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Ex-CIA Director Brennan Defends NFL Protests, Says Trump Should Focus on Puerto Rico

Former CIA director John Brennan said Saturday that NFLers who protest are not disrespecting the flag, and said Trump should focus on Puerto Rico's recovery.
Former CIA director John Brennan testifies before the House Intelligence Committee in the Capitol Visitor Center on Russian ties to the 2016 election on May 23, 2017.
Former CIA director John Brennan testifies before the House Intelligence Committee in the Capitol Visitor Center on Russian ties to the 2016 election on May 23, 2017.Tom Williams / CQ Roll Call via AP Images

Former CIA Director John Brennan on Saturday defended football players who take a knee during the national anthem in what they say is a protest of racial inequality, and seemed to suggest President Donald Trump's focus on the issue is misplaced.

"Taking a knee during the national anthem shows respect for the flag and for all those who fought and died for it and, at the same time, concern about problems within American society that need to be addressed,” Brennan said in a statement released by former deputy chief of staff Nick Shapiro.

"Pejorative and caustic comments about the practice show a disregard for one of the most important foundational principles of our great nation — freedom of expression — as well as ignorance of the corrosive impact of conscious and unconscious racial and class bias within our society," Brennan said.

Trump on Saturday interrupted a string of tweets defending the federal response in hurricane-hit Puerto Rico by posting: "Very important that NFL players STAND tomorrow, and always, for the playing of our National Anthem. Respect our Flag and our Country!"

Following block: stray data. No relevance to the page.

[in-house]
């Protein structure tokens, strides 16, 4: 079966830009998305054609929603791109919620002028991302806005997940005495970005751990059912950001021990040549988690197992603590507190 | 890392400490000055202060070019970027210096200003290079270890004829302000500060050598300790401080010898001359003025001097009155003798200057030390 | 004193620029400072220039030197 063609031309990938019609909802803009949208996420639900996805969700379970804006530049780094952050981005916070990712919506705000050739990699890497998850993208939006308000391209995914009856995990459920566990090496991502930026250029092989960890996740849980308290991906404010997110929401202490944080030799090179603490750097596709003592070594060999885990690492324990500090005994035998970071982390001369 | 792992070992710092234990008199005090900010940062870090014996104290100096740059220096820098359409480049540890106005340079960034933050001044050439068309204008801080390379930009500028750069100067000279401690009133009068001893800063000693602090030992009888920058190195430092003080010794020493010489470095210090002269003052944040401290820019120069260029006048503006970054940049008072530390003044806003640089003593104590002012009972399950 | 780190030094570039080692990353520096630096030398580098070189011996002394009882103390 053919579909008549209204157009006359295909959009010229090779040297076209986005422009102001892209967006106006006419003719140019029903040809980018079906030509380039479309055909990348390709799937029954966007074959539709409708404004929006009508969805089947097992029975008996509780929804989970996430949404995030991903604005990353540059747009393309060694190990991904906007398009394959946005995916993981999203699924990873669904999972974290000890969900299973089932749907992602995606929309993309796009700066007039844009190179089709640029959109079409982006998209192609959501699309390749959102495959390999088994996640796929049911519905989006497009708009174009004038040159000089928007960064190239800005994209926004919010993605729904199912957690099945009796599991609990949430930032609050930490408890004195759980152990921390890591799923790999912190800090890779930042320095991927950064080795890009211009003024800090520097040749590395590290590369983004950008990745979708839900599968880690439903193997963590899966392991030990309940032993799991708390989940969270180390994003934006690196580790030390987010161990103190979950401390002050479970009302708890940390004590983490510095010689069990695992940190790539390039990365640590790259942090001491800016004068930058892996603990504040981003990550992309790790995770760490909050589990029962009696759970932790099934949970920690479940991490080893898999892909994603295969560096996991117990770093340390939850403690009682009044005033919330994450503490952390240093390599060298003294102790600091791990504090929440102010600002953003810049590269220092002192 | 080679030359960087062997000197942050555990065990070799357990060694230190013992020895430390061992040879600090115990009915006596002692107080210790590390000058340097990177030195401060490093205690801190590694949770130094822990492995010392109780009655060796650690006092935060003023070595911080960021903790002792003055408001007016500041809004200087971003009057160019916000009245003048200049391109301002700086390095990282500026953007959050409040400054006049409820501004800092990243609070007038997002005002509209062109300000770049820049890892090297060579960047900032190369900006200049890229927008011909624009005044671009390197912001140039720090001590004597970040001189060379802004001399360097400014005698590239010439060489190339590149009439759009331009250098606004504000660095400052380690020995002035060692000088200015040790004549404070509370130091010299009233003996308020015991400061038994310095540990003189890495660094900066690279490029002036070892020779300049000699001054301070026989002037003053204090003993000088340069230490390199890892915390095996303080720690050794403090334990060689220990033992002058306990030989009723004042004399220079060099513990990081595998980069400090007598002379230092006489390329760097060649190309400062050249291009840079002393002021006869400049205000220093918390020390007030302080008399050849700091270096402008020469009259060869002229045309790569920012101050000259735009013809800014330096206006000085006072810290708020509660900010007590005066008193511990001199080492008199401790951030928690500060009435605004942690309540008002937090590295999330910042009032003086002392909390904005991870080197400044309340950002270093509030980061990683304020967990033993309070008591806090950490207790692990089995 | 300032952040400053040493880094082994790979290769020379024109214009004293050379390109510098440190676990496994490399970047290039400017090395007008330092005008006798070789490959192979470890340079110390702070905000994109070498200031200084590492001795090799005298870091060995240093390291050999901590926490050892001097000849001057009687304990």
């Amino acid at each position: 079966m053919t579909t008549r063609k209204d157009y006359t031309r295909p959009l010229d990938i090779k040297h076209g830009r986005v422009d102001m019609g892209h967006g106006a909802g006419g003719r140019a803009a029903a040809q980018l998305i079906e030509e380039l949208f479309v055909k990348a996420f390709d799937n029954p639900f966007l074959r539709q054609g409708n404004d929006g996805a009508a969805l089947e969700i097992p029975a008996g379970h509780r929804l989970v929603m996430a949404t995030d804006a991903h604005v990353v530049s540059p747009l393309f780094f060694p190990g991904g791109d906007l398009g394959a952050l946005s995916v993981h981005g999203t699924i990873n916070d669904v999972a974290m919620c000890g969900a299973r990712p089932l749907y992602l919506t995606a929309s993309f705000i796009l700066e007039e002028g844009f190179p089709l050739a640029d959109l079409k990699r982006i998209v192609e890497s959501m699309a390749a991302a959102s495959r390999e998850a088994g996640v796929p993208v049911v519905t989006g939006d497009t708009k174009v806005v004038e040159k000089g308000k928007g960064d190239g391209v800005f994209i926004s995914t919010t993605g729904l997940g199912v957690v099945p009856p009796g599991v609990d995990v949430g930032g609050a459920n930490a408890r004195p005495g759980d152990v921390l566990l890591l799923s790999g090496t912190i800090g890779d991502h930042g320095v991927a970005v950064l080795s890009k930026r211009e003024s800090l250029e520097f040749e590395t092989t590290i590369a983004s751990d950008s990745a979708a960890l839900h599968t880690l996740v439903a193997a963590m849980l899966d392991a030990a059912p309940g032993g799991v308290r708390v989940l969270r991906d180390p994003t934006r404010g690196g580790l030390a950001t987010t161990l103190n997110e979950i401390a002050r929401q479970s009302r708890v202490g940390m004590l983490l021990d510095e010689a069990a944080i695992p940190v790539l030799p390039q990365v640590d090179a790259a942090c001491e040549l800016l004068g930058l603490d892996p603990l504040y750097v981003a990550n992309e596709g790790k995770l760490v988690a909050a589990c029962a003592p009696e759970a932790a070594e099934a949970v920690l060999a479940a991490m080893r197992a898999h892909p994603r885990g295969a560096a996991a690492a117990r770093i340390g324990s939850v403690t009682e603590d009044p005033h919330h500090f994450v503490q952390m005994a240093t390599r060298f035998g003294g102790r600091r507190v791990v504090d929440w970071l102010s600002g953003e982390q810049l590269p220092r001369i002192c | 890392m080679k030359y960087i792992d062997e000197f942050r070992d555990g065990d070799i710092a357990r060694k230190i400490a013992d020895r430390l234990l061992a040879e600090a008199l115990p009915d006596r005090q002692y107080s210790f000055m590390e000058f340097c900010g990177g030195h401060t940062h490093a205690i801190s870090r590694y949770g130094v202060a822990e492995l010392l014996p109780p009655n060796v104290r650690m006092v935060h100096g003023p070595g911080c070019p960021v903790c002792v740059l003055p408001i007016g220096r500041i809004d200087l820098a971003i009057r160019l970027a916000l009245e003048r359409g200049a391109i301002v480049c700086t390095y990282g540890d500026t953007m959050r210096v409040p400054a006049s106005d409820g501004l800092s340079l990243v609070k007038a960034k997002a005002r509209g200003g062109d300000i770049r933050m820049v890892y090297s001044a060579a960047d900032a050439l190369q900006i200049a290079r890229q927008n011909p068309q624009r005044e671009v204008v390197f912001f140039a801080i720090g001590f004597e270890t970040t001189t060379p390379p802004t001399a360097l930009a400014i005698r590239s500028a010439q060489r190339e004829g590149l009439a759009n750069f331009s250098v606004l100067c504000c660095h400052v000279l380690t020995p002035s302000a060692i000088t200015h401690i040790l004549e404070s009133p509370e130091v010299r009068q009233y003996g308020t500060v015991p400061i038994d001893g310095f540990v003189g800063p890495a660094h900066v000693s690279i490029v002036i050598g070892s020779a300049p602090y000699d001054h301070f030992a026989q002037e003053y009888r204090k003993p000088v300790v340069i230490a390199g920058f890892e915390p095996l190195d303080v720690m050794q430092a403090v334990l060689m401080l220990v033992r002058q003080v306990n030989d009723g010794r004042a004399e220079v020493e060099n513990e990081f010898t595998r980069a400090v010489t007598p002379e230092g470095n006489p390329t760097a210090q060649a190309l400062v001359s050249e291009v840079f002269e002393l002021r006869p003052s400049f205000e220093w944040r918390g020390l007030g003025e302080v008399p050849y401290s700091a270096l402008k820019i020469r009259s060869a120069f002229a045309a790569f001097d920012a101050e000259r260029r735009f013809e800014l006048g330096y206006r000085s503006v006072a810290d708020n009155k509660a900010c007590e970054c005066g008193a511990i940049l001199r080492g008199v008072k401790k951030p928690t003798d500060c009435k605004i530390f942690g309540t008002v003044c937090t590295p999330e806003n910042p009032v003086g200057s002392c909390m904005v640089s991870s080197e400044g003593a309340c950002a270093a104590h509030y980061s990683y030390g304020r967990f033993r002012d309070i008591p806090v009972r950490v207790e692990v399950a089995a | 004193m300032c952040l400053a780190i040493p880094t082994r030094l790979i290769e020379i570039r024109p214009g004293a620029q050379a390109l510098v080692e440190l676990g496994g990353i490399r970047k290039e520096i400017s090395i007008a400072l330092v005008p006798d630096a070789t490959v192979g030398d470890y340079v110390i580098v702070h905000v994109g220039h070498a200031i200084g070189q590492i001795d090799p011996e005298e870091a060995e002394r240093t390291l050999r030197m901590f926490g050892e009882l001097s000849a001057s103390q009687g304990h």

Trump on Sept. 22 attacked the NFL protests and told a crowd in Alabama "Wouldn't you love to see one of these NFL owners, when somebody disrespects our flag, to say, 'Get that son of a bitch off the field right now. Out! He's fired!'"

Players from around the league last weekend kneeled or stood-arm-in-arm during the anthem in a gesture widely seen as a rebuke to Trump's comments.

Related: Trump's 'Kneel' Attack Gives His Base Reason to Stand

"It is at times like this that government officials demonstrate that they either have or sorely lack the leadership qualities and values that are needed and expected by the American people," Brennan said the statement.

"And at all times, the primary responsibility of the President of the United States is to do everything possible to safeguard the lives of American citizens, which is why Mr. Trump should have laser-like focus on mitigating the catastrophic damage of Hurricane Maria on the people of Puerto Rico," Brennan said.

Trump has defended the government's response to the disaster on Puerto Rico, and said Saturday on Twitter: "Doing everything we can to help great people of PR!" Trump said he will travel to Puerto Rico on Tuesday.

Brennan, who served under President George W. Bush and as CIA director under President Barack Obama, has been critical of Trump before.

Brennan called Trump's speech in January before a wall of stars memorializing fallen CIA officers as a "despicable display of self-aggrandizement in front of CIA's Memorial Wall of Agency heroes."

Brennan also criticized Trump's comments after the deadly violence surrounding a white nationalist rally in Charlottesville in August as "dangerous" and "ugly" in a letter to CNN host Wolf Blitzer.

The letter followed Trump’s press conference on Aug. 16 in which the president blamed "both sides" for the violence between white nationalists and some of those protesting them. A woman was killed in Charlottesville when a car was deliberately driven into counter-protesters demonstrating against white supremacists and neo-Nazis. Blitzer's grandparents were murdered in the Holocaust.

Brennan in the letter to Blitzer said "Mr. Trump's words, and the beliefs they reflect, are a national disgrace, and all Americans of conscience need to repudiate his ugly and dangerous comments."

Trump has said that he clearly condemned racism and hate groups in his response to Charlottesville.